14 June 2011

No Frogs Were Harmed in the Writing of This Post

Some two years after the publication of his book Sonic Warfare, National Public Radio talks to Steve Goodman (aka Kode9) about acoustic weaponry, in conjunction with the current Dead Record Office exhibition at Art In General gallery in NYC.

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Which brings us to the item above. Until recently, I wasn't aware that the industrial music scene of the early 1980s had its own equivalent of Smithereens or Wild Style, but it appears that the 1984 German film Decoders was exactly that. Set in a dystopic, semi-authoritarian Germany of the near future, the film follows the story of a young musician who seeks to use his own musique-concrète recordings to combat the Skinnerian effects of Muzak and to wage sonic warfare on a string of burger joints, if not against German society in general. If this sounds somewhat ludicrous, then you find that there's a few overreaching sequences in the thing that are guaranteed to incite some chuckles. Still, it's got visual style in spades and coasts along very nicely on its own sparse economy. It features F.M. Einheit (of Abwärts and Einstürzende Neubauten) in the lead, with both William S. Burroughs and Genesis P-Orridge putting in appearances, as well. Of note is the supporting lead, played by old-school East Village boho actor and artist Bill Rice.

Apparently the script of the film was developed from a piece by Burroughs, who helped with the adaptation. I'm guessing the idea germinated from an incident in the Burrough's life, which I recall some item about him that I read many years ago. Apparently, while Burroughs was residing in Tangier, the owner of some business had slighted Burroughs in some way. So Bill supposedly slipped into the guy's establishment with a tape recorder some time weeks later, and a long stretch of the business's daily ambience. He returned to the location some time later, playing the tape back, letting the prerecorded noise mix with the real-time sounds of the place. Burroughs claimed that the establishment closed some weeks later, theorizing that his actions had effectively put a curse on the place, causing it to become "unstuck in time." (Right...that's the sort of thing you can expect from William Burroughs. Ever hear the one about his short-lived obsession with the Church of Scientology's e-meter therapy?)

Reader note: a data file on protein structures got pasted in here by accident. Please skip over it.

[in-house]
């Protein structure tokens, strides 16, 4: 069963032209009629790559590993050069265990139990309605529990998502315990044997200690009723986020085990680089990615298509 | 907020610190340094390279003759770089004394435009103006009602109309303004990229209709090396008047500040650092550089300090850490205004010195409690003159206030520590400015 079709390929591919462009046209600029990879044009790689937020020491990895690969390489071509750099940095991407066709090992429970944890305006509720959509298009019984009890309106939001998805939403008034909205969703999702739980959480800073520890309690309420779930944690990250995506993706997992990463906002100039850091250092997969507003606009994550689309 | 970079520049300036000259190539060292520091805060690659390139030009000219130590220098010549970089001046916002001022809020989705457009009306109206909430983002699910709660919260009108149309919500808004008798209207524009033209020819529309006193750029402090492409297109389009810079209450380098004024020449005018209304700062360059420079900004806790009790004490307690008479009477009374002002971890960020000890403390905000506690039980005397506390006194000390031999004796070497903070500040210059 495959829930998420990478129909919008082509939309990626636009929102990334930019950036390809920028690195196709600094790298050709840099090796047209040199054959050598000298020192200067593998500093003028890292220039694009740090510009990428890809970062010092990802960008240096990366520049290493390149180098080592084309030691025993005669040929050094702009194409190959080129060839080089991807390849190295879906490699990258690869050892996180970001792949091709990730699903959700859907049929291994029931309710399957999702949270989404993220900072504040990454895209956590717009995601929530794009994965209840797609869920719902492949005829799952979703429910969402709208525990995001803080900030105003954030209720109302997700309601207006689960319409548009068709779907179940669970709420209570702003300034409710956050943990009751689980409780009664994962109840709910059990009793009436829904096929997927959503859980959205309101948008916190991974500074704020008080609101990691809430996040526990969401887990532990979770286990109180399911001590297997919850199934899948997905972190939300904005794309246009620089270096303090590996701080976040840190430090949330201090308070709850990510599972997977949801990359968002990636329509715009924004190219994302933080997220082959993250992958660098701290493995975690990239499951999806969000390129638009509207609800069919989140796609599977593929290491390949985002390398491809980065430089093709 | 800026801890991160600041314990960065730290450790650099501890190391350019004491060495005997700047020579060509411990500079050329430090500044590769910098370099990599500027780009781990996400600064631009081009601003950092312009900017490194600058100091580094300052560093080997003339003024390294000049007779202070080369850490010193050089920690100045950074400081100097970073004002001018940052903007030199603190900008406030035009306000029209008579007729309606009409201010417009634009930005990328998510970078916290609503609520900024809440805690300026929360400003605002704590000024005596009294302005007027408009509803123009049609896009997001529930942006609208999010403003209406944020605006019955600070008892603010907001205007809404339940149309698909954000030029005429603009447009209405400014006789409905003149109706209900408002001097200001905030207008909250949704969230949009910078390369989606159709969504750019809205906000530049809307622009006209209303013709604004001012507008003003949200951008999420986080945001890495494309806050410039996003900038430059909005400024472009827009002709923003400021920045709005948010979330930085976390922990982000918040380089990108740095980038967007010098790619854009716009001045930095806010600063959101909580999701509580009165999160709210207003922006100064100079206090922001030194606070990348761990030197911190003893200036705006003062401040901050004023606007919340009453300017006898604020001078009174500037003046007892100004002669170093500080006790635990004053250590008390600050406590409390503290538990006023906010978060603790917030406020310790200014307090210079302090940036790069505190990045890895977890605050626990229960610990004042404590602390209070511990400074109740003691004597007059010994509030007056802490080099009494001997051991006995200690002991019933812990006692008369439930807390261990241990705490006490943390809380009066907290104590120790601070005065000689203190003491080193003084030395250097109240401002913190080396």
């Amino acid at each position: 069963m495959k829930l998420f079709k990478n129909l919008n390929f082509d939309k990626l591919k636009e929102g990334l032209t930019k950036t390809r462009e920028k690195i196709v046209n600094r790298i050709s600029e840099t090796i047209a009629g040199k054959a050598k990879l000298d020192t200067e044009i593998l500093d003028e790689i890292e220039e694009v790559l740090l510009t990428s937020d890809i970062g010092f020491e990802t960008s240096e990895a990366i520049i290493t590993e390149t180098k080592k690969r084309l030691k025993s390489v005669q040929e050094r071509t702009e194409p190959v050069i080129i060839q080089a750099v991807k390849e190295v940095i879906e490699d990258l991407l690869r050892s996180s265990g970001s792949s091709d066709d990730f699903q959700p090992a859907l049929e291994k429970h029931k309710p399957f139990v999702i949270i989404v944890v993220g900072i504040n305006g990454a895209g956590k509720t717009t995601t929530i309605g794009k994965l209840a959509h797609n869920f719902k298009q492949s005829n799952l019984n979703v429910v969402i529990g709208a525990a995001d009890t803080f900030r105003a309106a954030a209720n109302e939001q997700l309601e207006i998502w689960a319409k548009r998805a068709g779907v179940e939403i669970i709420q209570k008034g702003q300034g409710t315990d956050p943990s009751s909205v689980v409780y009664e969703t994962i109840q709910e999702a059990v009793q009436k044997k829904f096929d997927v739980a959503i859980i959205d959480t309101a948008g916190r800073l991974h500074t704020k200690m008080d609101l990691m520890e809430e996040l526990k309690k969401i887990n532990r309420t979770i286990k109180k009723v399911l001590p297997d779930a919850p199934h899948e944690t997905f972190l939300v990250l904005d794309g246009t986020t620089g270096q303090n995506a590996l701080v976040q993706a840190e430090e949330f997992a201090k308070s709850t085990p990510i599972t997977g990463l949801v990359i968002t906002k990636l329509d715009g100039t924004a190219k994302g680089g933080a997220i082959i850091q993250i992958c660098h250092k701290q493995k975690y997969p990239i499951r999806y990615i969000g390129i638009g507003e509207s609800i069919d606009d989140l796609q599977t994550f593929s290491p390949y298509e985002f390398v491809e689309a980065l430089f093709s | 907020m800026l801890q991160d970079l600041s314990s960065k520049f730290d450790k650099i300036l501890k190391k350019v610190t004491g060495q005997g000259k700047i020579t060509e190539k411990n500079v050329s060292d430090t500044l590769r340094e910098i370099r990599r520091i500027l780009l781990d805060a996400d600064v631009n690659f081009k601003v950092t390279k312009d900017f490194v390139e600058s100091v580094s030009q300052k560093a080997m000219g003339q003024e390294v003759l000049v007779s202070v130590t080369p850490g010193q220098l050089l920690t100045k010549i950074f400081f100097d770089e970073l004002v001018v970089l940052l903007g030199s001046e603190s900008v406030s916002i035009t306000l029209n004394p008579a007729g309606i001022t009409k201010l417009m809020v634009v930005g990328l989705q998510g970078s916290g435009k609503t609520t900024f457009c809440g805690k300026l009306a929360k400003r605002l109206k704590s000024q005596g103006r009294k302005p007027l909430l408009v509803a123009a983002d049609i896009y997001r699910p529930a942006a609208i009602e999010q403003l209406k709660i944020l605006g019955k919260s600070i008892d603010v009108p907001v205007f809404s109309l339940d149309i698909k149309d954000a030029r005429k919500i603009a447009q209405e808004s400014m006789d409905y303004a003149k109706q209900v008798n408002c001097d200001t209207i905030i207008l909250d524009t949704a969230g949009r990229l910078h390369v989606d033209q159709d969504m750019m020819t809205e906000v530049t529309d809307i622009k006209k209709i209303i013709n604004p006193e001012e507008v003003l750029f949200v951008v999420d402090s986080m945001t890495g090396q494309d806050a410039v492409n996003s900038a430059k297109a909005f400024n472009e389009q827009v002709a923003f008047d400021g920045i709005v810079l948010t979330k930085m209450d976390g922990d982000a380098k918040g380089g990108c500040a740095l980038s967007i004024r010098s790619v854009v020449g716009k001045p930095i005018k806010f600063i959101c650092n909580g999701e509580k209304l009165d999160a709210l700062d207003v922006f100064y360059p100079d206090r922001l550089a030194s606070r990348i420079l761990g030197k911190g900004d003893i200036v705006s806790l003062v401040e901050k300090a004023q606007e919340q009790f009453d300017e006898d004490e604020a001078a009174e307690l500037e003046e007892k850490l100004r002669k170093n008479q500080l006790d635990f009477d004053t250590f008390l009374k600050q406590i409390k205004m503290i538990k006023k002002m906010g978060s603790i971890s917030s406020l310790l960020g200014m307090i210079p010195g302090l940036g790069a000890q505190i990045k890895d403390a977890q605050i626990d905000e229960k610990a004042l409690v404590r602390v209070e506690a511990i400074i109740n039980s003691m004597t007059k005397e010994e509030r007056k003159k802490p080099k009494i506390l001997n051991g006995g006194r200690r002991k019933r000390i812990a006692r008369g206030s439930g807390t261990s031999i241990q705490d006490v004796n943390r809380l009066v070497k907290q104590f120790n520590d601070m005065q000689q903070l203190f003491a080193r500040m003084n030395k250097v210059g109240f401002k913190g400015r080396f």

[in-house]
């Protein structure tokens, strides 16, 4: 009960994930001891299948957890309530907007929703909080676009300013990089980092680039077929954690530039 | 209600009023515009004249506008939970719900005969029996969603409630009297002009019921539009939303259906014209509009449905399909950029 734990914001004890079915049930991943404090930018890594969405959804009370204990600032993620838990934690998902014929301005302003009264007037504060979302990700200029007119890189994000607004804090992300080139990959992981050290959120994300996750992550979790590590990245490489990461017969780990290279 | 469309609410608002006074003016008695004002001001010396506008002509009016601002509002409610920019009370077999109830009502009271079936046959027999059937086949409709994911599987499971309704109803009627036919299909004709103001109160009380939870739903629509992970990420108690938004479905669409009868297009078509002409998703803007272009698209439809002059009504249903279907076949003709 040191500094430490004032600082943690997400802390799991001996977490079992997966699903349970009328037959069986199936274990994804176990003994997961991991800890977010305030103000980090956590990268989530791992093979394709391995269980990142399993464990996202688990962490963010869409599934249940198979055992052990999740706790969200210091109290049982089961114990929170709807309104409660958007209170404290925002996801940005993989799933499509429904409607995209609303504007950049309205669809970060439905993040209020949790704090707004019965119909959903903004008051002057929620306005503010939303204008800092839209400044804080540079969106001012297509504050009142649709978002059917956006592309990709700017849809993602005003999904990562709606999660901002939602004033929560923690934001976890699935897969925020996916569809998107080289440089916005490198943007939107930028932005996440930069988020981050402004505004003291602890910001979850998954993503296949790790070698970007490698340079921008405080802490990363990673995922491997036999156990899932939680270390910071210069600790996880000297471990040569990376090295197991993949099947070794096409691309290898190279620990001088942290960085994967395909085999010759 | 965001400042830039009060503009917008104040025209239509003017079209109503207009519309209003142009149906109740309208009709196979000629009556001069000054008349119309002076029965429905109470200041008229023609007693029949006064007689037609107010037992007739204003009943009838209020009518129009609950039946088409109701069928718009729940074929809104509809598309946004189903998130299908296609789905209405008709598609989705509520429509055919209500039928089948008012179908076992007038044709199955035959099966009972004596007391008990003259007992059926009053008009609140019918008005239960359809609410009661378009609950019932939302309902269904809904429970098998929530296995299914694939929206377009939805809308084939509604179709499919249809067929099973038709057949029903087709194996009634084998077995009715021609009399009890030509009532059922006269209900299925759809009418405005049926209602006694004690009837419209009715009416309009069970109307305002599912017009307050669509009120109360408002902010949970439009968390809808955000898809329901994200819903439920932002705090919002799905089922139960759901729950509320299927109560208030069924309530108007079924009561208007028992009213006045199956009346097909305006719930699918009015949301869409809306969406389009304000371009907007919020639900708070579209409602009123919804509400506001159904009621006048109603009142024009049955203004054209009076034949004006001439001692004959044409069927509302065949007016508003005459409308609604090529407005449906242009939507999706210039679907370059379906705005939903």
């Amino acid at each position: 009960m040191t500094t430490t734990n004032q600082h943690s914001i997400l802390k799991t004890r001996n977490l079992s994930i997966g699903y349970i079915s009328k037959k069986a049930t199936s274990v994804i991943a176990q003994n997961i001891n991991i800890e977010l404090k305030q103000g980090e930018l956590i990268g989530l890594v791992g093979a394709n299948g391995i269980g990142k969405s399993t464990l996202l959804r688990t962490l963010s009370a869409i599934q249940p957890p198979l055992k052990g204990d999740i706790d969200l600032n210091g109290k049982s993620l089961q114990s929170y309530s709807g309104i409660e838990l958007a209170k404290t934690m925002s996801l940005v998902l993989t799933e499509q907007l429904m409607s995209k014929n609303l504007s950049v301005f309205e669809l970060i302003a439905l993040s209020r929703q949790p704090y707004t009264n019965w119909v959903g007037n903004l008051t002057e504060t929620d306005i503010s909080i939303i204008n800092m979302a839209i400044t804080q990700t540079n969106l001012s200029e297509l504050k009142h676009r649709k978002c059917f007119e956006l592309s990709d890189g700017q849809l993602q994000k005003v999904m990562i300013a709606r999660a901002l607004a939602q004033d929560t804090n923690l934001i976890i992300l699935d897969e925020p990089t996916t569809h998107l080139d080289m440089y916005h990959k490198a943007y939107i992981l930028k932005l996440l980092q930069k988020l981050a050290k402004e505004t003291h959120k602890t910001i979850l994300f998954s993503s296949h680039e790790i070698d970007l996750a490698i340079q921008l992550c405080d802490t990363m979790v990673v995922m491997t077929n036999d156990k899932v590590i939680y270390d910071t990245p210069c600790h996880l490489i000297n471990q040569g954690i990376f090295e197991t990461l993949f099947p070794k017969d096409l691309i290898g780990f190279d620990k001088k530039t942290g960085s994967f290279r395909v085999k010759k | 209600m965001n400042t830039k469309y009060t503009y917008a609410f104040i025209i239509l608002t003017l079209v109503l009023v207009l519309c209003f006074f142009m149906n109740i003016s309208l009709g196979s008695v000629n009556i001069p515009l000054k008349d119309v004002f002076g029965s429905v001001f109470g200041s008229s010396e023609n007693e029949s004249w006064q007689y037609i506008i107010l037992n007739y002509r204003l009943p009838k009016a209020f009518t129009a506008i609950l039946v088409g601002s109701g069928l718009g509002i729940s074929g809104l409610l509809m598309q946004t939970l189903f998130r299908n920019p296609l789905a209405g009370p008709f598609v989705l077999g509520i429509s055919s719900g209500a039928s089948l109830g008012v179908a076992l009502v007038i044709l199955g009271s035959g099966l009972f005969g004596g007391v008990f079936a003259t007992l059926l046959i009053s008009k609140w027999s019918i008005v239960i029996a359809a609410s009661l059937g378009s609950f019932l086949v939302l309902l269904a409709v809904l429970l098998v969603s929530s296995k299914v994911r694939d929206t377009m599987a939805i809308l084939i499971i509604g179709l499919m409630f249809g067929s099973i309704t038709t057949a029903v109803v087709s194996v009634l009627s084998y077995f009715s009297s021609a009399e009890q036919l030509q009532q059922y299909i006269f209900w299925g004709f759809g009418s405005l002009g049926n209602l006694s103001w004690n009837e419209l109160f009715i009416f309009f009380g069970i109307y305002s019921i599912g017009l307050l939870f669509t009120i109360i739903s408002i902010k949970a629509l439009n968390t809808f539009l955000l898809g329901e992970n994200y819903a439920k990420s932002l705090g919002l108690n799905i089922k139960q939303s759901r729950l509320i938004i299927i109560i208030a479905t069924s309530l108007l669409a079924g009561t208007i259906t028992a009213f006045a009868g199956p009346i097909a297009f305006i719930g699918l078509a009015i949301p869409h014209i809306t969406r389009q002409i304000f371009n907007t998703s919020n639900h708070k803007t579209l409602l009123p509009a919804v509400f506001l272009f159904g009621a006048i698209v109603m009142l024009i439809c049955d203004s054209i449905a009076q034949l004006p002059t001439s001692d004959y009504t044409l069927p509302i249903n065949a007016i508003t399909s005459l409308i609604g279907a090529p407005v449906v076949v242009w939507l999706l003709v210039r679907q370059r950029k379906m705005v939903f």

W. Kasper said...

From T.G. onwards, industrial music was always better read about than listened to. It was a very 80s genre for that - the concept devouring the rapidly dated product.

Greyhoos said...

Having always had an ear for electronic music and noise, I enjoyed it quite a bit back when -- until about the middle of the decade when it came thudding to earth in a deluge of silly "neo-tribal" rhythmic and theatrical cliches.

As far as how it panned out on paper -- not so sure about that verdict. I always felt that he whole "industrial" rubric was -- on some levels -- a bit loose from the getgo. Each of the first-gen artists were going in different directions, working from different sources and ideas. Which is why I found much of the writing about it back then to be fairly misguided and pointless.

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